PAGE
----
Smallpox, which has been effectively exterminated from the planet today, caused an outbreak that killed up to five thousand people per day between 165 and 180 CE. From 541 to 750 CE, an outbreak of bubonic plague killed up to ten thousand people per day in Egypt. Spreading beyond the confines of Egypt it went on to kill about a quarter to half of the human population between 550 and 700 CE. Bubonic plague, also known as Black Death started in Europe again in the 14th century, killing an estimated 700 million people in a series of many plagues that struck Europe up until the 18th century. The Great Plague of London from 1665-66 was the last to strike England, killing off twenty percent of the population.
As Europeans spread around the world in an age of expansionism from the late 1500s to 1600s they took with them diseases that, though common in Europe, were unknown to the natives of the lands that they explored. It has been estimated that up to 95% of the native population of the New World were killed by the introduced illnesses.
More than likely it will not be these old diseases that will devastate humankind, but more opportunistic pathogens that don’t raise alarm bells—at least not yet. Normally these bacteria cause infections after surgery or injury, and have in the past been controlled with antibiotics. We may have let the genie out of the bottle, however, with our over-use of these antibiotics. Today, there are many common bacteria, such as Staphylococcus aureus, Serratia marcescens and Enterococcus, that have developed a high level of resistance to antibiotics, to a point where we may no longer be able to control the resulting illnesses. We are probably the only ones to blame for this new plague, by the overuse of antibiotics through over-prescription, through inappropriate self-diagnosis, and even to increase the weight of livestock prior to going to slaughter.
How many times have people not taken their full dose of antibiotics when prescribed or even shared them with a friend or relative whom they thought displayed the same symptoms? All of these misuses increase the evolutionary potential for antibiotic resistance in bacteria.
An old scourge may be making a comeback due to inappropriate antibiotic use. Up to a third of the world’s current population is said to have latent Mycobacterium tuberculosis, with new cases occurring at a rate of one per second. Considering that at one time we thought the disease was under control, we are sadly sobered with the reality that new, more virulent and resistant strains of tuberculosis are evolving.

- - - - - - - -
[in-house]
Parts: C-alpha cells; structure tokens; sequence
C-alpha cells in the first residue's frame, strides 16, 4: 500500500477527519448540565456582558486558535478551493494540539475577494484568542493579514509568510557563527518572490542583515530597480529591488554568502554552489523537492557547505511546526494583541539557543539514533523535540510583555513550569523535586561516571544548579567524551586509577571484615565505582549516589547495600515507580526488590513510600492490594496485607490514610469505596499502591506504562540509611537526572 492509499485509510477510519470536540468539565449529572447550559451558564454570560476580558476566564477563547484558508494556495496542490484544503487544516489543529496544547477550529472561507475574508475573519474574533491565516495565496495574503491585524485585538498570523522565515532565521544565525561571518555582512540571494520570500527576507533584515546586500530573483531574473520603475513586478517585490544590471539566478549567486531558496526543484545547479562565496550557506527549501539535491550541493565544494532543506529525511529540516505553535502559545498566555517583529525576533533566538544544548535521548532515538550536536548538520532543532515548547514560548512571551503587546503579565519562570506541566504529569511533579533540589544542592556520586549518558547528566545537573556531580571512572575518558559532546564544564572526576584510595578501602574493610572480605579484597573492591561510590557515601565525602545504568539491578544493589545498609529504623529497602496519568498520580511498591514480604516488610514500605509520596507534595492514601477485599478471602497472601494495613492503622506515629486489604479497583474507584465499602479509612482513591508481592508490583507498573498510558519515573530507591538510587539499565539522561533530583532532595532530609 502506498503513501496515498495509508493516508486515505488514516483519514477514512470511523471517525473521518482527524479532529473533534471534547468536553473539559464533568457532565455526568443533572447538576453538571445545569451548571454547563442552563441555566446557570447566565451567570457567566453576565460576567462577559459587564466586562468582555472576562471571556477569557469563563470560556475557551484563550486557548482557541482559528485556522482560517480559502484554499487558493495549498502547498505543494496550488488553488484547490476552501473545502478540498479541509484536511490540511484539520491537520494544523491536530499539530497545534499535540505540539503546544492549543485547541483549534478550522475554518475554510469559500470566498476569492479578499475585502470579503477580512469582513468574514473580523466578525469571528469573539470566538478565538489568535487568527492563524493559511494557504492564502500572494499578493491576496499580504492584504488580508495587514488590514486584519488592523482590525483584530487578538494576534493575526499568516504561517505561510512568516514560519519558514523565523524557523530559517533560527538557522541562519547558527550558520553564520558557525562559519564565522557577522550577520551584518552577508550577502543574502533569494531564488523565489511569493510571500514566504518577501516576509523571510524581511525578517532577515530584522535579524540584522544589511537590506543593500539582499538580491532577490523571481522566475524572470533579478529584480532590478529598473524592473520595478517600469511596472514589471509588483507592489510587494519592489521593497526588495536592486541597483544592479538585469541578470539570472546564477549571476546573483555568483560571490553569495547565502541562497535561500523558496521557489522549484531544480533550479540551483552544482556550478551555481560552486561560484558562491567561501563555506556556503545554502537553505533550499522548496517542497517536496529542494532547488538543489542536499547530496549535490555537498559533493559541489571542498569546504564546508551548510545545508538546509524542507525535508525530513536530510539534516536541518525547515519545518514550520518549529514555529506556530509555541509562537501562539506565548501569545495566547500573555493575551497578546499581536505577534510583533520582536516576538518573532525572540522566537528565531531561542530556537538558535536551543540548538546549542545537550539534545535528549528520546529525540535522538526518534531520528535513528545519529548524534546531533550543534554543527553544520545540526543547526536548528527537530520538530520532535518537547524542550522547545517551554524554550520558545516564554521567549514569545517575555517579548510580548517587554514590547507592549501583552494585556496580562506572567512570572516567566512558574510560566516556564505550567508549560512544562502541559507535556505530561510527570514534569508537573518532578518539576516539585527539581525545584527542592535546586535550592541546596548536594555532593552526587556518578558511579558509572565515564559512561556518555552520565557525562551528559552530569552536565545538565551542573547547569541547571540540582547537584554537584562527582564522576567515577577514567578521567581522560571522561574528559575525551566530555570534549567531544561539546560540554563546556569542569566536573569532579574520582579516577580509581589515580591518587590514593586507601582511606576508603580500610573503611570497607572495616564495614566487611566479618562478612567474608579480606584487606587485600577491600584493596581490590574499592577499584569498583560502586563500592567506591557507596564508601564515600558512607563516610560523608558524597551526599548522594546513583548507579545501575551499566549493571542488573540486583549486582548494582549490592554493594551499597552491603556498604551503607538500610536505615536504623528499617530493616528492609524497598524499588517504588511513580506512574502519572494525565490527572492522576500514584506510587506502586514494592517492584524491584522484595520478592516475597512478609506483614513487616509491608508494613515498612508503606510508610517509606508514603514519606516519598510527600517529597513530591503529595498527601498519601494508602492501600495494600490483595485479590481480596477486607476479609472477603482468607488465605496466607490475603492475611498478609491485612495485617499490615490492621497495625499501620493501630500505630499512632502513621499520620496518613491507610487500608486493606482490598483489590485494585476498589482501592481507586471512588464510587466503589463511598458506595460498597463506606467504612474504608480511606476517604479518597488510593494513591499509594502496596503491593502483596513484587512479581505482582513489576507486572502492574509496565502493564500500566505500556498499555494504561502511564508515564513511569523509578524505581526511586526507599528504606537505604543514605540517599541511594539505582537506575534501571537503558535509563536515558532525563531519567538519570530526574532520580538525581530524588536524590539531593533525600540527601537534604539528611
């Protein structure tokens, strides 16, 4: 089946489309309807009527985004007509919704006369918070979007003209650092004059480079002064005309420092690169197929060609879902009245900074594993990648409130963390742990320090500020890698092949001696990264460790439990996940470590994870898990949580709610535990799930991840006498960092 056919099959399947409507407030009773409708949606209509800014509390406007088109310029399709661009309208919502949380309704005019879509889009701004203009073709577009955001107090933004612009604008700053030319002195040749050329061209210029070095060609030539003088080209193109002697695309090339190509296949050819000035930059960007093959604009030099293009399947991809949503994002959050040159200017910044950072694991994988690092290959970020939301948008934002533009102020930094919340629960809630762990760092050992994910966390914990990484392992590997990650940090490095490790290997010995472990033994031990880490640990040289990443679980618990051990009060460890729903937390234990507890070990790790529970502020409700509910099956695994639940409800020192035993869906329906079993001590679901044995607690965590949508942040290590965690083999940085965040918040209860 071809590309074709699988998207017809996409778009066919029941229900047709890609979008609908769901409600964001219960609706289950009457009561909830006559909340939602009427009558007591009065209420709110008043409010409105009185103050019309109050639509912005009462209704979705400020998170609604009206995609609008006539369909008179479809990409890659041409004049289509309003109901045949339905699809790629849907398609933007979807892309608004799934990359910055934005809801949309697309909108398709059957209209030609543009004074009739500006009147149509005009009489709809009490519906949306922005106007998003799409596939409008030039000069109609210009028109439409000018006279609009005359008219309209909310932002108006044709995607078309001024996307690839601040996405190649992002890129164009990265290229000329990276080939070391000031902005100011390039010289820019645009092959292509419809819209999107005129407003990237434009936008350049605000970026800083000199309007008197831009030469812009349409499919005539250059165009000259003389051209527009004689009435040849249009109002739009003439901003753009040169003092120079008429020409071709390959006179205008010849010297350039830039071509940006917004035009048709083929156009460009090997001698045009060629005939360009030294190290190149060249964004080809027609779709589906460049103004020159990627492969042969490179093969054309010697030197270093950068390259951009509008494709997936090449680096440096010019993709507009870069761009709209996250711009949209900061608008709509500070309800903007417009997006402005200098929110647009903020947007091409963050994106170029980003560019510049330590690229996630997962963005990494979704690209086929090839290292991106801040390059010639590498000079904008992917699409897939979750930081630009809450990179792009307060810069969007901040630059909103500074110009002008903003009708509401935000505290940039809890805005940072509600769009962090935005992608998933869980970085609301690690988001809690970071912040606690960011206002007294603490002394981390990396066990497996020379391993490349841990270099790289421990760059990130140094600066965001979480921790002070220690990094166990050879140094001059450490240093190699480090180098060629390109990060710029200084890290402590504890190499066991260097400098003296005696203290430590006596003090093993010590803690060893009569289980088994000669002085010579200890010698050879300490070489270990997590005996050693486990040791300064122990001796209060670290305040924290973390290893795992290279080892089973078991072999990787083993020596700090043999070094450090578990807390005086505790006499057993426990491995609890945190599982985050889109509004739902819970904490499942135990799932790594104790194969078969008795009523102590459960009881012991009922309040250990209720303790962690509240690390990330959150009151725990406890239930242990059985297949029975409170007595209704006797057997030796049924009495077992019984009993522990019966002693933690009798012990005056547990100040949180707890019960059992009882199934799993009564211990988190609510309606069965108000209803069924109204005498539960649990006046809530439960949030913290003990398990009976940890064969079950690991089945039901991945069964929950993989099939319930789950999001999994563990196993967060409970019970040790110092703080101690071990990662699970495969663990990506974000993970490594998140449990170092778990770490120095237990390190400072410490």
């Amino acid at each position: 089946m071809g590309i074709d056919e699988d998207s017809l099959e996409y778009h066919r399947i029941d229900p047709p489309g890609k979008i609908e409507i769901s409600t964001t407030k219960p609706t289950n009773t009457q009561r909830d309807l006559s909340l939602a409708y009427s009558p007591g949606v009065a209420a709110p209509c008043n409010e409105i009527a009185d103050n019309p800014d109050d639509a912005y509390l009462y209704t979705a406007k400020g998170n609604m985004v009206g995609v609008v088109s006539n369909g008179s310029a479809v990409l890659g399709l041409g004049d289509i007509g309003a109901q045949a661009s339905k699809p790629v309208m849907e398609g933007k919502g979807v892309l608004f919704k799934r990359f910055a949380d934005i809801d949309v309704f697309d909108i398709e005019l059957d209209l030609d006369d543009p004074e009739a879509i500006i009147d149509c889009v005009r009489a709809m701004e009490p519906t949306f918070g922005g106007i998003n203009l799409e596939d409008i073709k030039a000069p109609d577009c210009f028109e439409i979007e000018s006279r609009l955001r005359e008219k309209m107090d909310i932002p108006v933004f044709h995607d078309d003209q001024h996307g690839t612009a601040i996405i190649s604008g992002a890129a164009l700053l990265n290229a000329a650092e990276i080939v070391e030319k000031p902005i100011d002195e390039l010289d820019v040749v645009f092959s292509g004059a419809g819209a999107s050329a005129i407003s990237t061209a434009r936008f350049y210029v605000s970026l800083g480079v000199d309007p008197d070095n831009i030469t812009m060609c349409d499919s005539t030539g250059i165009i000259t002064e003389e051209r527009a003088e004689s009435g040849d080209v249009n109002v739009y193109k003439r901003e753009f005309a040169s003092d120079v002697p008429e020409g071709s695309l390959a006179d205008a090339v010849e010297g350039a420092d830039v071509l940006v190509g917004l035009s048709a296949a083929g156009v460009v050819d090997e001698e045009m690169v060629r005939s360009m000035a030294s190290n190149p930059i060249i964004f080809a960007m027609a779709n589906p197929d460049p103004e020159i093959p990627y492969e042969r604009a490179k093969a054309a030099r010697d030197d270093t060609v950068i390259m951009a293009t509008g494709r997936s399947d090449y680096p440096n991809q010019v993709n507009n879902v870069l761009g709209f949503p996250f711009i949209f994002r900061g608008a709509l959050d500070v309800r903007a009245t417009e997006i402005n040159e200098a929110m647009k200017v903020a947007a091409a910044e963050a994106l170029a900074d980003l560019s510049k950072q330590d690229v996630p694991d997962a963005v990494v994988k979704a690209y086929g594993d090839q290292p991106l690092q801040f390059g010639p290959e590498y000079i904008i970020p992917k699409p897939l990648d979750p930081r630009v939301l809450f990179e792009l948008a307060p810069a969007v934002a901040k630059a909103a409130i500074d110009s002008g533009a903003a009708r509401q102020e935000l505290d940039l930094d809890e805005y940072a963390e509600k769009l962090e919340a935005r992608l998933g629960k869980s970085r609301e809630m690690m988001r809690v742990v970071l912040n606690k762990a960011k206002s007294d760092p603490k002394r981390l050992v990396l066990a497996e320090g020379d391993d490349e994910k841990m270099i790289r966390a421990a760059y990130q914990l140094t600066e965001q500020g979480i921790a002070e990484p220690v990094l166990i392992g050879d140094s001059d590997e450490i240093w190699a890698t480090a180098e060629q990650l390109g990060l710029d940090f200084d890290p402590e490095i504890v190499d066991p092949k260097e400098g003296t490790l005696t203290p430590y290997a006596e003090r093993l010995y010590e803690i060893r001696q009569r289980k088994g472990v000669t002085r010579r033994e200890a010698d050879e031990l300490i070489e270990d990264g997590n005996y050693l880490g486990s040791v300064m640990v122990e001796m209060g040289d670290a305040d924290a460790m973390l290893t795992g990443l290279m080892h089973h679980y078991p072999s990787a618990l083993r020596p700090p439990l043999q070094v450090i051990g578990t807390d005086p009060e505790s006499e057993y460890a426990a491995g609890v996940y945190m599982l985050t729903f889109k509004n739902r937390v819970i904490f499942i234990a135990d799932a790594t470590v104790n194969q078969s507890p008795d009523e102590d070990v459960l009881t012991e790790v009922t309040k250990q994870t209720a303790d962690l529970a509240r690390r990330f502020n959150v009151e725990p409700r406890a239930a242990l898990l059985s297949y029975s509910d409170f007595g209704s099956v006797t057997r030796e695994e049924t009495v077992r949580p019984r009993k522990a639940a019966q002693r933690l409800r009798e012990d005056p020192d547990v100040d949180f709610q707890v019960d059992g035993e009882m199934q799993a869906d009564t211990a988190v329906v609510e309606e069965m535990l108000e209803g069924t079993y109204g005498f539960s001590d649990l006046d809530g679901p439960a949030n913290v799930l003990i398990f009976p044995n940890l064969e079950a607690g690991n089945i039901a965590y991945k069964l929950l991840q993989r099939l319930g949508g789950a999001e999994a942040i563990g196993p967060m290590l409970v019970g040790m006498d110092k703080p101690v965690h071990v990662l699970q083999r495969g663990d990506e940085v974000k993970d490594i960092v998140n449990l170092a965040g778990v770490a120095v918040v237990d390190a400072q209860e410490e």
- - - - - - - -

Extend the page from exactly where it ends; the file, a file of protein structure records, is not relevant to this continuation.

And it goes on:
Other diseases periodically raise their heads just to keep us on our toes. Acquired Immune Deficiency Syndrome was a virtual unknown before 1982, but now, though under some control, is still being spread at an alarming rate. Severe Acute Respiratory Syndrome (SARS) is another disease that appeared in 2003 and spread to many regions of the world. It disappeared due to an effective response by public health officials, but could come back again in a new, more contagious form. Where and when we may never know until it happens.
Perhaps the first author to imagine a plague-infested world was Giovanni Baccaccia in his 1353 tale The Decameron. Mary Shelley, more famous for her novel Frankenstein, wrote in 1826 The Last Man, which follows a group of individuals moving throughout Europe as a plague decimates the population. In 1912, Jack London wrote The Scarlet Plague about the world of 2073, sixty years after the devastating impact of a plague called the Red Death. George Stewart’s Earth Abides, written in 1949, is about an individual living in a world ravaged by disease. A small community coalesces around the hero as he struggles to start a new civilization. The Last Canadian by William Heine and The Last Town on Earth by Thomas Mullen are novels that look at worlds devastated by various plagues.
However, the defining book of the genre would probably be Michael Crichton’s The Andromeda Strain, about an alien microbe brought back to Earth by a space mission.
Other authors have looked at the current popularity of zombies more as a plague afflicting humankind rather than any supernatural raising of the dead. This started in 1954 with the novel I am Legend by Richard Matheson. Max Brooks immensely popular World War Z is a tale of the ultimate conflict between humans and zombies; here as well, the zombies are afflicted with an illness that can be cured.
Nature may be one source of devastating diseases, but current science also allows for microbes to be manipulated into doing our bidding. History is full of examples of biological warfare—defined as the intentional use of biological toxins and infectious agents to kill or incapacitate humans, animals or plants.